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So, You Have Psoriasis, Now What?

From staying active to becoming BFFs with your doctor, we’re exploring how to tackle the “what now?” feelings that come after a psoriasis diagnosis.

Having psoriasis is like being a celebrity…sort of. Maybe it doesn’t bring the fame and fortune, but it can sometimes warrant stares on the street. Red, scaly skin can draw double-takes from even the politest of people, and this coupled with the incessant scratching or restless sleeping…well, this can be a lot to process.

But don’t worry, we’re here to help. Whether you are a newcomer to living with psoriasis OR a seasoned veteran, here are just a few ways that you can help manage psoriasis in the best way.

Become an expert

First things first: the more you know about your psoriasis, the better. Skin to live in is a great place to read new articles, gather input from experts and learn perspectives from others living with psoriasis. We also have resources that could help you understand more about your condition. You can connect with others through our Facebook community, or speak directly with our Facebook Messenger bot, Nova.

Spread the word

Other people’s negative reactions to psoriasis usually show that they do not know much about psoriasis. Next time someone asks a question or says something thoughtless, use it as an opportunity to educate them. Explain that psoriasis is not contagious (duh) and has nothing to do with poor hygiene (eye roll) – it’s actually an autoimmune disorder. Merritt, one of our Skin to live in contributors, shares that having a positive disposition helps when explaining her psoriasis to others. Perhaps you can say something like, “I know you think that it’s only on the surface, but believe it or not, it’s a lot more than that. Let me explain…” That’s a good way to silence a disbeliever. 

Don’t dismiss the blues

It’s no surprise that having a challenging skin disease increases your risk of depression1(people with psoriasis are twice as likely to become depressed than those without the condition).2 But it’s not just the state of your skin that can hurt; evidence suggests that the same processes that trigger inflammation in psoriasis can also potentially cause changes in the brain that affect your mood.3,4 Keep an eye out for those flags – struggling to sleep, feeling like you can’t face the day, a lack of energy, withdrawing socially – and see your doctor at the first sign.

Stay Active

Some may simply give up and/or become complacent when they are living with psoriasis. If you are at that point, don’t wave the white flag. There are ways to keep the process going. First, consider speaking to a professional - like your dermatologist - about how you are feeling. He or she will be able to help you explore the impact the condition has on your life and look at practical ways to address these issues. Second, (if they haven’t recommended this already) take the DLQI test. The DLQI test is a 10-question questionnaire that delves into everything from how your skin condition affects your ability to get up and get dressed in the morning, to how it impacts your career, emotional wellbeing, and social life.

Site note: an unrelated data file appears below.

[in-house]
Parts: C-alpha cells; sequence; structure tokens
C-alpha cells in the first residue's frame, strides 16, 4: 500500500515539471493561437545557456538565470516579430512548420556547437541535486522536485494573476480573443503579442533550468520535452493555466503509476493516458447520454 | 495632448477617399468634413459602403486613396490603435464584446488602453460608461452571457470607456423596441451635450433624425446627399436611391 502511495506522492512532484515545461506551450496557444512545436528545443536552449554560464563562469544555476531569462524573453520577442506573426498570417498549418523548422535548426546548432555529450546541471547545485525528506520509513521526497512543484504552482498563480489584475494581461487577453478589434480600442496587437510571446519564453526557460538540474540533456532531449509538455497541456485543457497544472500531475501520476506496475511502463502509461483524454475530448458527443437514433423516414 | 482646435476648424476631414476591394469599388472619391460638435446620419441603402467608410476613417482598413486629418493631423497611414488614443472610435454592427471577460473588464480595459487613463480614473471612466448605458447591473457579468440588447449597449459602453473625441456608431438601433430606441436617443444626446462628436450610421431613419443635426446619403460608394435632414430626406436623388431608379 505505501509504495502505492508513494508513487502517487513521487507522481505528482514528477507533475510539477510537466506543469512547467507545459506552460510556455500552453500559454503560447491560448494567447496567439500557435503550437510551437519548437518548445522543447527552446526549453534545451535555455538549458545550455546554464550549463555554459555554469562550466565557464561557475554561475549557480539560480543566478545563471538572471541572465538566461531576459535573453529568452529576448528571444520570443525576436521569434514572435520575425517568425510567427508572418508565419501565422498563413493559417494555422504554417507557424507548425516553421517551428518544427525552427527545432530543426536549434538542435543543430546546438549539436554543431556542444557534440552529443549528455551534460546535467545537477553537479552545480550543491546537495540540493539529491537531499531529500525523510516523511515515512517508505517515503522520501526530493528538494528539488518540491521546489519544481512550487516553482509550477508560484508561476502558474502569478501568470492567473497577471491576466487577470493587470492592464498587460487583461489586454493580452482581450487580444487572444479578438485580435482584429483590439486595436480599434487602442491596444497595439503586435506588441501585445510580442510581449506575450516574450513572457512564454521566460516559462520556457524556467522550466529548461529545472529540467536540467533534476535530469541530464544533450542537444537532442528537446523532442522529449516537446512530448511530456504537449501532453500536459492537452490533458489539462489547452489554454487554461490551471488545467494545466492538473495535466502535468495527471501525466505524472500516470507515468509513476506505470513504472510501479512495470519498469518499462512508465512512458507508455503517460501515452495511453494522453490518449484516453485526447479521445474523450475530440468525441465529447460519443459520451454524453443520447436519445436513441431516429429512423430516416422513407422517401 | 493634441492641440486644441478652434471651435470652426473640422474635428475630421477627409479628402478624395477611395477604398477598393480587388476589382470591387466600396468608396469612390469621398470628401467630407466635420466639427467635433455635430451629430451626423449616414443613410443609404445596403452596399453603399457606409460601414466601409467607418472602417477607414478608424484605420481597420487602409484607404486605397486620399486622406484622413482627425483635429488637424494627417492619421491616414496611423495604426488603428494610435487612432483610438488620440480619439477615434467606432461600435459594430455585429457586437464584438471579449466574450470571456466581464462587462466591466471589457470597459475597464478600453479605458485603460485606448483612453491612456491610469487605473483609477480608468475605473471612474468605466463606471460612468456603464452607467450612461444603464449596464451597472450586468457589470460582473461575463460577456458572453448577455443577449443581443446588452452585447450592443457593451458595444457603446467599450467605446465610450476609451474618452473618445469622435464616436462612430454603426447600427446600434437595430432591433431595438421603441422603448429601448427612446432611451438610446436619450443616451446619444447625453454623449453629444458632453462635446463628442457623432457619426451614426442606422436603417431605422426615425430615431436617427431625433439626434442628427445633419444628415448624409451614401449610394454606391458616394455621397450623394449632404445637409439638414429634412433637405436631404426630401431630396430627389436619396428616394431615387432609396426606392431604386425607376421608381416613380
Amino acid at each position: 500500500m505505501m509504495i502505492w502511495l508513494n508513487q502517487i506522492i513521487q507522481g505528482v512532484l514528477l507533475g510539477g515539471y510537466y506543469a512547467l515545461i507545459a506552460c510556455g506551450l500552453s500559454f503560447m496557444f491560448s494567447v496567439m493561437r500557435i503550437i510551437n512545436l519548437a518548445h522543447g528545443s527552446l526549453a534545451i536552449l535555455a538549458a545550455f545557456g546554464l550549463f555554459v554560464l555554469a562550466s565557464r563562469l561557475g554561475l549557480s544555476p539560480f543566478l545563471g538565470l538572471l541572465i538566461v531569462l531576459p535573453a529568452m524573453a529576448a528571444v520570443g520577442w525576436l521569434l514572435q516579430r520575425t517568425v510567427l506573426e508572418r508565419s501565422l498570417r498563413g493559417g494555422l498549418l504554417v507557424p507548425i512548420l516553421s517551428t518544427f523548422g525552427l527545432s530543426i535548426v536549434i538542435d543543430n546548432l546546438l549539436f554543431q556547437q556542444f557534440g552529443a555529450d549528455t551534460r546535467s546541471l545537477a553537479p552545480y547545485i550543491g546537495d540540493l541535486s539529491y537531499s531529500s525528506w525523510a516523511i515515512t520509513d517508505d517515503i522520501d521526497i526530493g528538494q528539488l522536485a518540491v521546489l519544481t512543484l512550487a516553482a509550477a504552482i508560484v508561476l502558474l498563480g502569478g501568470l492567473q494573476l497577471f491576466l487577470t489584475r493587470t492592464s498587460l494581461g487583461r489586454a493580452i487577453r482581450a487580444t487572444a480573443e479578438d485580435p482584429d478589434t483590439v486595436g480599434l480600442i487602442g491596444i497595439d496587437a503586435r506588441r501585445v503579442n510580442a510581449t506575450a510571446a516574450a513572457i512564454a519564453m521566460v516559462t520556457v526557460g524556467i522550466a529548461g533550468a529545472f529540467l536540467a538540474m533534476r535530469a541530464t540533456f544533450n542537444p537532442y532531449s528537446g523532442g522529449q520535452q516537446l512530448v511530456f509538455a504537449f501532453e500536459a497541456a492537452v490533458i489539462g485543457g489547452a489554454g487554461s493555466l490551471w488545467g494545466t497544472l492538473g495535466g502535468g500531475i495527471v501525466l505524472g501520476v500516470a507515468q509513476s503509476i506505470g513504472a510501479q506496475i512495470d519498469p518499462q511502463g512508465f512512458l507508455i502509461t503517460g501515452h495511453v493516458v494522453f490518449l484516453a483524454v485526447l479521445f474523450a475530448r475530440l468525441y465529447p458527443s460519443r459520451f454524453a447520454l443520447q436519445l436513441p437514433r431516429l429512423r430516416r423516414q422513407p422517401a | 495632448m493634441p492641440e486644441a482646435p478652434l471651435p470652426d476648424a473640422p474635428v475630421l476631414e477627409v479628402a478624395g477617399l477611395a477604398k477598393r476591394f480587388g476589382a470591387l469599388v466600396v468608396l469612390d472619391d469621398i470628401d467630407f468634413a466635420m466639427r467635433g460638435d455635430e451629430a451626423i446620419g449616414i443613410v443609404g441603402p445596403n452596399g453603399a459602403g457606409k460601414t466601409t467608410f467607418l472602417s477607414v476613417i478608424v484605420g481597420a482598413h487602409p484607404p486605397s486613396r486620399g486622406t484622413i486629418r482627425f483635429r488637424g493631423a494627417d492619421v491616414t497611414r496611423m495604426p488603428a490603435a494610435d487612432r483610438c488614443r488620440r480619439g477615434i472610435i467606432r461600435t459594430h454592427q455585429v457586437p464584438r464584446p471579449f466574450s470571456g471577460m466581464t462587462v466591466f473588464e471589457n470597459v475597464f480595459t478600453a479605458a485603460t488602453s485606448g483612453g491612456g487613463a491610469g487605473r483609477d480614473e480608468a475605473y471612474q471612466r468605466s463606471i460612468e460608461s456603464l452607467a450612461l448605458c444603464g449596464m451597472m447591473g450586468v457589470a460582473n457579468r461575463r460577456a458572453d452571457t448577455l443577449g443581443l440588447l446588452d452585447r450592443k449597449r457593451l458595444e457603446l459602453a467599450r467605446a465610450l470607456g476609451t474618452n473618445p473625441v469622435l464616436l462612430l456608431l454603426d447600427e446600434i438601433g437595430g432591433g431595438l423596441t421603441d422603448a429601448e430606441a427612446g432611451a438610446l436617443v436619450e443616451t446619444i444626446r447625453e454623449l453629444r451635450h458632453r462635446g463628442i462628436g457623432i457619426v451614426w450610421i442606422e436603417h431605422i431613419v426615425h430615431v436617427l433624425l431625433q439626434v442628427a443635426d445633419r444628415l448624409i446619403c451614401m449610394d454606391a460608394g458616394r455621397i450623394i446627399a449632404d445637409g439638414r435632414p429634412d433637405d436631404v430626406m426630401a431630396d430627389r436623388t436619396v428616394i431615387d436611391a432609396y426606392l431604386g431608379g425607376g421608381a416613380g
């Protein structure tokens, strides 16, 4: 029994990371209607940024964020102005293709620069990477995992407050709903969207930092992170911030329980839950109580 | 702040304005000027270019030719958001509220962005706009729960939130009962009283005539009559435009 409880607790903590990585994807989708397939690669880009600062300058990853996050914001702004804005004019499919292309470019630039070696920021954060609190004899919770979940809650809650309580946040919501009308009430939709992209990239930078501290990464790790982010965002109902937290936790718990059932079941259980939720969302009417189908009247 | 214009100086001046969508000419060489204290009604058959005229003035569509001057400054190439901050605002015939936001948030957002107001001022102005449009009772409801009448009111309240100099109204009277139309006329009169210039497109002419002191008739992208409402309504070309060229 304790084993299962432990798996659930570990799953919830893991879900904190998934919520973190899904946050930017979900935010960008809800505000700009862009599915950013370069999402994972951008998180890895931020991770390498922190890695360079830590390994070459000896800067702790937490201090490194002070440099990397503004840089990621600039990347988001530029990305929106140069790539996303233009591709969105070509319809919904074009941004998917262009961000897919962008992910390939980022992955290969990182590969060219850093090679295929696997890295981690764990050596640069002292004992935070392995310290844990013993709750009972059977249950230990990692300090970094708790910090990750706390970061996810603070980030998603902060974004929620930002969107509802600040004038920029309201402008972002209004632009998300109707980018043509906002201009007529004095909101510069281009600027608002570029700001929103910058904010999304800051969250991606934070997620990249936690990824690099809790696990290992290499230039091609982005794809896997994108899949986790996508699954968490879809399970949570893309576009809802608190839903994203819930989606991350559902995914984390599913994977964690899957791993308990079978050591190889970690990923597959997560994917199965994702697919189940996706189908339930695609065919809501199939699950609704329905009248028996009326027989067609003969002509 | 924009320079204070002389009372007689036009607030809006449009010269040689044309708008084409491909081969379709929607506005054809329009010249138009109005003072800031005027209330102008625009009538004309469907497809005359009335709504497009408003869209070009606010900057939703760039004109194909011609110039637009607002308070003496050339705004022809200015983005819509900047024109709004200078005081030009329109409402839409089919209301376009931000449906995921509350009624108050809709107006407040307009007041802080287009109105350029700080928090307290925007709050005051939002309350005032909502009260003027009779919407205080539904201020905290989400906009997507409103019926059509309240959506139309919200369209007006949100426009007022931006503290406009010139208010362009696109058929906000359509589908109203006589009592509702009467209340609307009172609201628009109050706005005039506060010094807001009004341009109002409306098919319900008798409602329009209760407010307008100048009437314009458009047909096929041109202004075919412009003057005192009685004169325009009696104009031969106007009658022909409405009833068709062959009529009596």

Become BFFs with your doc

It’s natural to become despondent if you feel like your skin is spiralling out of control. This probably explains why one study found 39% of patients with severe psoriasis were not even receiving treatment.5 If you aren’t happy with your psoriasis, don’t give up. Be persistent! Talk to your doctor about your options until you find one that hits the spot.  

1. Risk of depression in women with psoriasis: a cohort study. Dommasch ED, Li T, Okereke OI, et al. Br J Dermatol. 2015 Oct;173(4):975–80. http://onlinelibrary.wiley.com/doi/10.1111/bjd.14032/abstract 

2. Depression. National Psoriasis Foundation https://www.psoriasis.org/life-with-psoriasis/depression

3. Psoriasis, Depression, and Suicidality. Mathew N. Nicholas, Melinda Gooderham. Skin Therapy Letter. 2017;22(3) http://www.medscape.com/viewarticle/879829

4. The link between psoriatic disease and mental illness. Melissa Leavitt. National Psoriasis Foundation, https://www.psoriasis.org/advance/link-between-psoriatic-disease-and-mental-illness 

5. Are patients with psoriasis undertreated? Results of National Psoriasis Foundation. Elizabeth J. Horn. Kathleen M. Fox. Vaishali Patel. Chiun-Fang Chiou. Frank Dann. Mark Lebwohl.Journal of the American Academy of DermatologyVolume 57, Issue 6, December 2007, Pages 957-962

 

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